7 The Supreme Court
7.1 Judicial powers
Confederate judicial powers are vested in one Supreme Court and in inferior
courts established by law. Judicial powers are limited by section 3.3 and the
regulations related to the Constitutional
Tribunal. The text of section 7.1 is
modeled on the U.S. Constitution Article III section 1 and partially on
III section 2.
This chapter 7 follows the U.S. Constitution with the following exceptions:
The courts are expressly granted the
powers of judicial review, (see section 7.2), i.e. the power to determine
whether acts of Congress are in fact constitutional.
Regulations of the court system may not
come into effect until a new President has taken office (see section 7.3).
This is to prevent the blatant manipulation of the court system attempted by
Franklin D. Roosevelt in the U.S. in the 30s. The Supreme Court declared
parts of Roosevelt's New Deal legislation for unconstitutional. This
resulted in Roosevelt threatening to expand the court and appoint enough
new justices to overrule those not bending to his will. Whether or not one
believes in Roosevelt's goals, his methods in this particular context points
to a constitutional deficiency, or perhaps several. (He might not have had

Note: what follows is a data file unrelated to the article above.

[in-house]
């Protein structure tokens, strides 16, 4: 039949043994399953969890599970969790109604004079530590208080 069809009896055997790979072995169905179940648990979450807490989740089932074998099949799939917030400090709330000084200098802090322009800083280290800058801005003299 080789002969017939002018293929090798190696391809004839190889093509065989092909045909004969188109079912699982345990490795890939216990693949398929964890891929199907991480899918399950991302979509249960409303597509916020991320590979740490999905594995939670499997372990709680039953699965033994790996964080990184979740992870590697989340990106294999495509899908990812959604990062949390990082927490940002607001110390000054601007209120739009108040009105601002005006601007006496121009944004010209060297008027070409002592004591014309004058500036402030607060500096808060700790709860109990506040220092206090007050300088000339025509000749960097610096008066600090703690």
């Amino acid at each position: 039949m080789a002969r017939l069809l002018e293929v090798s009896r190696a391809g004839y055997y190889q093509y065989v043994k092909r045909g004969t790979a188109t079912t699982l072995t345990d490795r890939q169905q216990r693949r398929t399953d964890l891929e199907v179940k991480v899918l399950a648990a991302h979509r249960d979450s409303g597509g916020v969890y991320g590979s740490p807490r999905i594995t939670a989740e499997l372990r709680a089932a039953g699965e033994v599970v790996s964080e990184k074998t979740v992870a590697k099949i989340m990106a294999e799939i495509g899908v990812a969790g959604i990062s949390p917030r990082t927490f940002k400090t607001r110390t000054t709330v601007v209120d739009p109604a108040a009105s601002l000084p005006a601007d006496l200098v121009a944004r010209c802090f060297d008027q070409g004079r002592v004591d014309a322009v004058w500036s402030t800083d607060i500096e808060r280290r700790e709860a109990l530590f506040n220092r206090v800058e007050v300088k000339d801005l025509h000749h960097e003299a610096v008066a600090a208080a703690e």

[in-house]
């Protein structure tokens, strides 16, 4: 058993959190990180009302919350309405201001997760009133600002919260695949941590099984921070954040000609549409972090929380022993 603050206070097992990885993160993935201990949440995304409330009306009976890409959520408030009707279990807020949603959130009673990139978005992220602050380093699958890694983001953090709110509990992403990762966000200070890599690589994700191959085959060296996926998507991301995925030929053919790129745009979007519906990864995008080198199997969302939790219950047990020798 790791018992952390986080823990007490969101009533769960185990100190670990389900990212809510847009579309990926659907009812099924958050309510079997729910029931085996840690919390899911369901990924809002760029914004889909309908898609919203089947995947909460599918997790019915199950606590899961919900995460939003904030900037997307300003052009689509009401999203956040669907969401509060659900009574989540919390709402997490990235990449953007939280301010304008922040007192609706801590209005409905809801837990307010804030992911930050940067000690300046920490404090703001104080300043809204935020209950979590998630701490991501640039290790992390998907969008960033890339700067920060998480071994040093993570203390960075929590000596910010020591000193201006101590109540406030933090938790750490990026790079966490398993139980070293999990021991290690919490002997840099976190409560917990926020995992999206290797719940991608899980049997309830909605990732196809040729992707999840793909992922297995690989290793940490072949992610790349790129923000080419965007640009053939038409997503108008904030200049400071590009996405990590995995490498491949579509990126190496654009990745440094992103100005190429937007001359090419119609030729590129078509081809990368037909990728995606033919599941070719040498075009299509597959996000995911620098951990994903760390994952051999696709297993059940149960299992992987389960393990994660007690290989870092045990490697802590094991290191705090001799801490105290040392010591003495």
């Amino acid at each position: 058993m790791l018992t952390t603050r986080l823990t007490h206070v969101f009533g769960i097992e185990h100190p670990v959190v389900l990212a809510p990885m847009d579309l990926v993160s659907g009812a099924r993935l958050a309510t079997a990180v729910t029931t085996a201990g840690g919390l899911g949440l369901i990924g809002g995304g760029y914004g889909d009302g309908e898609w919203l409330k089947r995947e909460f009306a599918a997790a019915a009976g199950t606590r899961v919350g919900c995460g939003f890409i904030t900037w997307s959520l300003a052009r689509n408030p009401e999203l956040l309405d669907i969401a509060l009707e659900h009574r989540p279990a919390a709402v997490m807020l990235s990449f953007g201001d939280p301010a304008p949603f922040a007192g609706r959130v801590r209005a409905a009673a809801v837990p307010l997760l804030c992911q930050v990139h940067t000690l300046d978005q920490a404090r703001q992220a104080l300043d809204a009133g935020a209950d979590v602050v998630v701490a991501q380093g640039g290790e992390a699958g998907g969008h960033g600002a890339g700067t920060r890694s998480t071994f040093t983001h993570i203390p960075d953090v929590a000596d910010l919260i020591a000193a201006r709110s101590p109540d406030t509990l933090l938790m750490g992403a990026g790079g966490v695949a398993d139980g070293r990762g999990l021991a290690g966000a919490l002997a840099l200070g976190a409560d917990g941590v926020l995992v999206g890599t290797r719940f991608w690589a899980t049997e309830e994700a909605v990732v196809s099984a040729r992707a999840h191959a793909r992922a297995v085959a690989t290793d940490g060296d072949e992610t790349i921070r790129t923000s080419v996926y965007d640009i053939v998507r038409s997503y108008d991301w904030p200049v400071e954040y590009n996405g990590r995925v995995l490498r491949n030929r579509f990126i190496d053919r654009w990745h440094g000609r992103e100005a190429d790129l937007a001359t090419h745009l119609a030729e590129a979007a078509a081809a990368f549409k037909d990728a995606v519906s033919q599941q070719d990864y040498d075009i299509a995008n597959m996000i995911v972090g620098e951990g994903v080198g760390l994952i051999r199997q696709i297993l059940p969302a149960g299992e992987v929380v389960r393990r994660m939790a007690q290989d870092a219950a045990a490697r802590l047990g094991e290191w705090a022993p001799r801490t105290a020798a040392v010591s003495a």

the need for resorting to these extra-constitutional expedients if the
procedure for changing the Constitution had been less cumbersome, see Amendments.)
The Supreme Court is given the powers to
recommend (propose) changes in legislation regulating the courts. (see
7.2 Judicial review
The power of judicial review is the power to declare ordinary laws unconstitutional
and thereby making them un-enforceable. The courts have this power in most
countries relying on the Anglo-American legal system including the U.S.A.,
Canada, Australia etc. In several of the European states, e.g. France and
Germany, judicial review takes place only in specialized courts or institutions.
While, in still other, like Switzerland, there is no mechanism for judicial
review at the federal level.
Countries like Switzerland instead rely on democratic
processes to produce laws that are in agreement with the constitution.
The advantages of a process of judicial review by ordinary courts are :
It is continuously available. Even though
a law at first sight appears to be constitutional, later experience may
reveal flaws in the original assessment. Any system, like the French, that
relies on the testing of constitutionality once at the outset, lacks the
possibilities of taking into account these later developments.
Judicial review by the courts ensures a
more thorough, reliable and certain review than the democratic process
alone. In essence, the people delegates to the courts the duty of acting as
a watchdog in relation to possible encroachments on the Constitution by
the executive and the legislative. This does not, of course, mean that the
courts and the voters will always be in agreement. The courts ought to
interpret the Constitution as it is, while the people may actually desire
a different constitutional clause or an amendment. The utility of an
independent judiciary lies therein that any deficiencies in the Constitution
is forced out into the open, there to be examined and decided by the voters
7.3 Original jurisdiction and right of appeal
See section 7.1 above.
Copyright © 1991-2003 John F. Knutsen
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